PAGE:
Mike, this week we’ve heard about HSLDA’s victories in Michigan and California. Is there another case that you consider one of the most important landmark cases in homeschooling history?
Well, Mike, the case of Texas Education Agency v. Leeper that’s almost 30 years old is one where we played not the role of the lawyers, but we were the plaintiffs in the case, and we had a Texas lawyer that we were working with on the side who actually did the litigation for us. In that case, the basic argument was that homeschoolers can be considered private schools within the meaning of the Texas law. The private schools in Texas have a whole lot of freedom and aren’t subject to the detailed kind of regulation that private schools face in other states. And the key idea of homeschoolers being able to establish themselves as a private school opened a door not only for Texas but for a number of other states, which had opened private school–kind of approaches. That case was won in the Texas Supreme Court, and we were really proud to be a part of that case.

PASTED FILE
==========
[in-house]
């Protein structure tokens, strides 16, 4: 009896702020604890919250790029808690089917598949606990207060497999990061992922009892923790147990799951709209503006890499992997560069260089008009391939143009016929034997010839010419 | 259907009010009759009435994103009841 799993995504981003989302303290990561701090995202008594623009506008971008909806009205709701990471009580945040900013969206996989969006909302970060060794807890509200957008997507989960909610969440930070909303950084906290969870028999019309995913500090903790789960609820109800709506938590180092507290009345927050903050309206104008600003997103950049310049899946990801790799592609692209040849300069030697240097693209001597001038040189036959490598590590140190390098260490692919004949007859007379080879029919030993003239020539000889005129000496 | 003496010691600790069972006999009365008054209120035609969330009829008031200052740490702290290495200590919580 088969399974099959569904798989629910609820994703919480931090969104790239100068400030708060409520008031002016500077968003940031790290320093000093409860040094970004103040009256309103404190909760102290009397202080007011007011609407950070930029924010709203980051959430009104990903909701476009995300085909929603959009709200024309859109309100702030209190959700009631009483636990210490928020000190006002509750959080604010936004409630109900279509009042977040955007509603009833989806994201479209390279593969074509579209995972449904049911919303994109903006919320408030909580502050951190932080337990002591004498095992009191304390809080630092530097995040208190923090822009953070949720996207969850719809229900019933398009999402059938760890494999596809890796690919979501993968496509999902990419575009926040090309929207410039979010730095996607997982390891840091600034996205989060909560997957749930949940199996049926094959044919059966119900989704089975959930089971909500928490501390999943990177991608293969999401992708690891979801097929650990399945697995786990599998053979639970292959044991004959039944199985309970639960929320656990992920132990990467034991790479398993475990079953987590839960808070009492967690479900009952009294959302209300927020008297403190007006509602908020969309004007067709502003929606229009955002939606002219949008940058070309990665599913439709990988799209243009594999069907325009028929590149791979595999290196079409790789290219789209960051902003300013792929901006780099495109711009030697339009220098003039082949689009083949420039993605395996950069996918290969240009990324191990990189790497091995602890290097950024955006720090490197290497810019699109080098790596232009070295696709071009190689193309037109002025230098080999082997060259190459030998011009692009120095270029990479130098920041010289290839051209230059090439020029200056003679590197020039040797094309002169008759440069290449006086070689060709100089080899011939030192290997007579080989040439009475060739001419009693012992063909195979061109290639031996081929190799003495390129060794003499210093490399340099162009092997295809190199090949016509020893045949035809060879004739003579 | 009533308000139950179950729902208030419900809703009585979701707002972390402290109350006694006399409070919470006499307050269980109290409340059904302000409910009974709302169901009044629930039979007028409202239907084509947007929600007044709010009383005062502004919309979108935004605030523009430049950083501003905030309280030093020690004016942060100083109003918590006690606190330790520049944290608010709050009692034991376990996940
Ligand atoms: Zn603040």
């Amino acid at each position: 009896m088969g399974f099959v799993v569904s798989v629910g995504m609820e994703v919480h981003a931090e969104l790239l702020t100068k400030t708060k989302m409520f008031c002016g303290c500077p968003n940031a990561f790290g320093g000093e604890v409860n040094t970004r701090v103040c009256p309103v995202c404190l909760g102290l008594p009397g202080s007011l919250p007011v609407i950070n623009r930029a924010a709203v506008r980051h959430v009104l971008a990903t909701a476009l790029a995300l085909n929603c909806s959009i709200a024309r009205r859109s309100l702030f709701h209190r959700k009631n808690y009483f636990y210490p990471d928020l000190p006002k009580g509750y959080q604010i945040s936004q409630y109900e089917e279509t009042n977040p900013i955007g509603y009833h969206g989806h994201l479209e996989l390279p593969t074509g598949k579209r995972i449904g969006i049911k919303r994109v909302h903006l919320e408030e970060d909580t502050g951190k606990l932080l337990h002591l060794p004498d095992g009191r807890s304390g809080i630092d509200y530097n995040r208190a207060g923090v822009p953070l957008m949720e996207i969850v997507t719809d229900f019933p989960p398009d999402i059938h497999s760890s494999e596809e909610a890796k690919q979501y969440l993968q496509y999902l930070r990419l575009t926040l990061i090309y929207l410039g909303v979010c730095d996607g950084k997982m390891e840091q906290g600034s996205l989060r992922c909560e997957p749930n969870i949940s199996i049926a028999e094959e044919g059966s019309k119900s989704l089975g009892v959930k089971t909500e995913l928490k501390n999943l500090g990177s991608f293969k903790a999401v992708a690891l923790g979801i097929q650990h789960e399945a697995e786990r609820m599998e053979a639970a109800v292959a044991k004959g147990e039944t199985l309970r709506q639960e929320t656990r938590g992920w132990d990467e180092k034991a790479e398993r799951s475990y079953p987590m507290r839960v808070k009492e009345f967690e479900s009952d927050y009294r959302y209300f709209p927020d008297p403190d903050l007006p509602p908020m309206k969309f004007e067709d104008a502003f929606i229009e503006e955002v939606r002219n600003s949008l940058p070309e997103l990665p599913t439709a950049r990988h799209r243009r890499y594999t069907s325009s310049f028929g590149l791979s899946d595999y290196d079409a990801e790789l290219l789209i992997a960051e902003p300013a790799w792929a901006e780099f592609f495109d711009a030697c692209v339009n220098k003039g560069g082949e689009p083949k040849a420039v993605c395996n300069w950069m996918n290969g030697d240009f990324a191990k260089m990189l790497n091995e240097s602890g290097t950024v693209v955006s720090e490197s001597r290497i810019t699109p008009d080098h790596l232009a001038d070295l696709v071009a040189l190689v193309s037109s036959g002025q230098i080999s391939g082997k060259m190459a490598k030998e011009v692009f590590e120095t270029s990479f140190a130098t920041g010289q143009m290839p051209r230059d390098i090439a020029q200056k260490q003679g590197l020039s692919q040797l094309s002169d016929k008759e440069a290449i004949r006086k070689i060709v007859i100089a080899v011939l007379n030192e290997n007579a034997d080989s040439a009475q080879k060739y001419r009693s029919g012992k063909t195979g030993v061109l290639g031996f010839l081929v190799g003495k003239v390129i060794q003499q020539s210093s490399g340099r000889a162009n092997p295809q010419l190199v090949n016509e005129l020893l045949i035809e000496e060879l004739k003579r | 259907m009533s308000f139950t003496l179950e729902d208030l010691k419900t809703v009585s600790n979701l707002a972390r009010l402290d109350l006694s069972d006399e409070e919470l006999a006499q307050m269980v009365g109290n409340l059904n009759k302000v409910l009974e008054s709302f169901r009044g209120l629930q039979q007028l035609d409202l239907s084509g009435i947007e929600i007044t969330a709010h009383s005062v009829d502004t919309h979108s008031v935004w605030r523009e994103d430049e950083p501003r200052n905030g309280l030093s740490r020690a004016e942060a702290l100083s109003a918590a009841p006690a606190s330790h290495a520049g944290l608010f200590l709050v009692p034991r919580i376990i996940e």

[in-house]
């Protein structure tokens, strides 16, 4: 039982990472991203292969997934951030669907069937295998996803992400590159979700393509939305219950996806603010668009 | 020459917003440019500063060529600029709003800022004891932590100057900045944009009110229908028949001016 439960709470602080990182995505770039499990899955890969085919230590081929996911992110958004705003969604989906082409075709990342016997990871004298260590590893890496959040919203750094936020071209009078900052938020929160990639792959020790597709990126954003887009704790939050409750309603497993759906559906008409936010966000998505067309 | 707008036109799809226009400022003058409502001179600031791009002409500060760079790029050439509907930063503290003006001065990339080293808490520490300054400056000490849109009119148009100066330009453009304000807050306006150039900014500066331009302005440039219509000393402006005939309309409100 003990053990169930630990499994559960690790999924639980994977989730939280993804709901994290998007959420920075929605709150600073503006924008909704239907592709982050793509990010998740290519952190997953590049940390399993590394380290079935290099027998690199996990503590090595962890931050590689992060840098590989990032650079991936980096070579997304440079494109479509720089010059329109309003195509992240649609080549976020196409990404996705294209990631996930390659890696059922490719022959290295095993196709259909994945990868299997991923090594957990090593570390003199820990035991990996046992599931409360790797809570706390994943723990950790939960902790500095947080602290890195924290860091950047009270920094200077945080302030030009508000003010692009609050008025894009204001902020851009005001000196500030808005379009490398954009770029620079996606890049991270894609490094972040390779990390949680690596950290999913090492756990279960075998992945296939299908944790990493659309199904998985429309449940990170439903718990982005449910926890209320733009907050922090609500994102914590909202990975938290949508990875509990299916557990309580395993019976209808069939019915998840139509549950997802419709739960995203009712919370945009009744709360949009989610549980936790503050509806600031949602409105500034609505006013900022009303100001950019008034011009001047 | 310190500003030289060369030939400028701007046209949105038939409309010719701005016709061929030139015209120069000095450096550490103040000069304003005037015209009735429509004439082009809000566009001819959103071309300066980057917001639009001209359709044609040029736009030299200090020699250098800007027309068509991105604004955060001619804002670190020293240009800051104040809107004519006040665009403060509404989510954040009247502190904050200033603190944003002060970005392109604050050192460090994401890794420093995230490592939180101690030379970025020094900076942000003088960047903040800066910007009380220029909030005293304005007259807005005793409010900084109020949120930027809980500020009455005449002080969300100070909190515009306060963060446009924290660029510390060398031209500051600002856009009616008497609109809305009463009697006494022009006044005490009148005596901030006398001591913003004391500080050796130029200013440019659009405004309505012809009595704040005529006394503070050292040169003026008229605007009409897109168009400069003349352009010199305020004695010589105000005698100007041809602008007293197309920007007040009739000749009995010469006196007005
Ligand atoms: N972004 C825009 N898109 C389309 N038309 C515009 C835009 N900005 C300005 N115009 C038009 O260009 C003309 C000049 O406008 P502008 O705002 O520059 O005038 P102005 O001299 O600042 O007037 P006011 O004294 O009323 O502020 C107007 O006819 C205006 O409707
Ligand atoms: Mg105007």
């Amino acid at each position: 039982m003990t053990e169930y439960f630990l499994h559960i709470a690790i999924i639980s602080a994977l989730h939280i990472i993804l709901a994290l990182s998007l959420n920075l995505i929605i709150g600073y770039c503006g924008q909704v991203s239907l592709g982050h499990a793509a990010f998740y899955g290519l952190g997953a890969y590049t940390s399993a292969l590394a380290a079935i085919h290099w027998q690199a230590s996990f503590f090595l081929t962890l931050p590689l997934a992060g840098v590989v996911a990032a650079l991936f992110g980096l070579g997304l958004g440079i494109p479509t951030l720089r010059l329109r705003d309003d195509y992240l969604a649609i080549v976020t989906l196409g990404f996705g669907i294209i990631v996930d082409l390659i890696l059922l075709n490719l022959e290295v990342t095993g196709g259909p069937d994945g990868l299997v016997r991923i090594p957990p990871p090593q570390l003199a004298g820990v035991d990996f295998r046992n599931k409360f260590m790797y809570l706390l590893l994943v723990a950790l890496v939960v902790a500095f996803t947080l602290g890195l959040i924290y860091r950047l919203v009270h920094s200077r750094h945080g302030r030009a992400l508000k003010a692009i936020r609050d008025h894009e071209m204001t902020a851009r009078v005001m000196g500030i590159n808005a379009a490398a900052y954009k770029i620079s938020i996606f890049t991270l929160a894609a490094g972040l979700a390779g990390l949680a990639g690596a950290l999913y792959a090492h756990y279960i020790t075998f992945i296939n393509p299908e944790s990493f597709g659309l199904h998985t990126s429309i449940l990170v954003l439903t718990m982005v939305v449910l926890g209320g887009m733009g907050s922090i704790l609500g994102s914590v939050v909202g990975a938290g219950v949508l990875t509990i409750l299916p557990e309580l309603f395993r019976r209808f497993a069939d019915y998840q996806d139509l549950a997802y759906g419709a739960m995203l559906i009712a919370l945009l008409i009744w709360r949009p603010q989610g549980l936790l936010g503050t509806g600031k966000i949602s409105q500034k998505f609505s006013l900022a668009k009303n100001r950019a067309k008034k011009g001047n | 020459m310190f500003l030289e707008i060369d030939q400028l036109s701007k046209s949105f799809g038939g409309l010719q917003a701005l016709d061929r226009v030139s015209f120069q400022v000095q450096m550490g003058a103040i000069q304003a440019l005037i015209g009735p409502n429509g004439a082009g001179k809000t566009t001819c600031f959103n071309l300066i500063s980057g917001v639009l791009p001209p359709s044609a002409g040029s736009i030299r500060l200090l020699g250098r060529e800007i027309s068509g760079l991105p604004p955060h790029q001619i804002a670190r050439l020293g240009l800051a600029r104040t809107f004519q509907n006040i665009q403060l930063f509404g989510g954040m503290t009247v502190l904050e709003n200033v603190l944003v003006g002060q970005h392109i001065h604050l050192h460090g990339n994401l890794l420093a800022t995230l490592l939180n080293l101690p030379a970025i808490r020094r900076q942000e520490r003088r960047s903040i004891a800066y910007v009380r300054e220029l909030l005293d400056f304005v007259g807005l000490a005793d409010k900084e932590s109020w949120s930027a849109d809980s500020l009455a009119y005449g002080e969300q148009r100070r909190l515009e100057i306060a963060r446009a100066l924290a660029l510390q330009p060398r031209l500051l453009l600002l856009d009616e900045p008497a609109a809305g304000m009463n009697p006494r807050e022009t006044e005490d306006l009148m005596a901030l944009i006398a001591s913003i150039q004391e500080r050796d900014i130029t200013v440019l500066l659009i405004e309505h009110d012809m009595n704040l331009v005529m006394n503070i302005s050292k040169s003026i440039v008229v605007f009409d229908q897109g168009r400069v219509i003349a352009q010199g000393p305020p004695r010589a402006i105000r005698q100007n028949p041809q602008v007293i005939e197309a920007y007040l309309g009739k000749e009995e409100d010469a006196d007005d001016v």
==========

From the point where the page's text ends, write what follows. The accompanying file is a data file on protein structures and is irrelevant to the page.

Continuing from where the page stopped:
Well, I know that we were both thankful that we’ve had the opportunity at HSLDA to help grow and protect the freedom to homeschool for the past 30 years, and we’ll continue to do so. Until next time, I’m Mike Smith.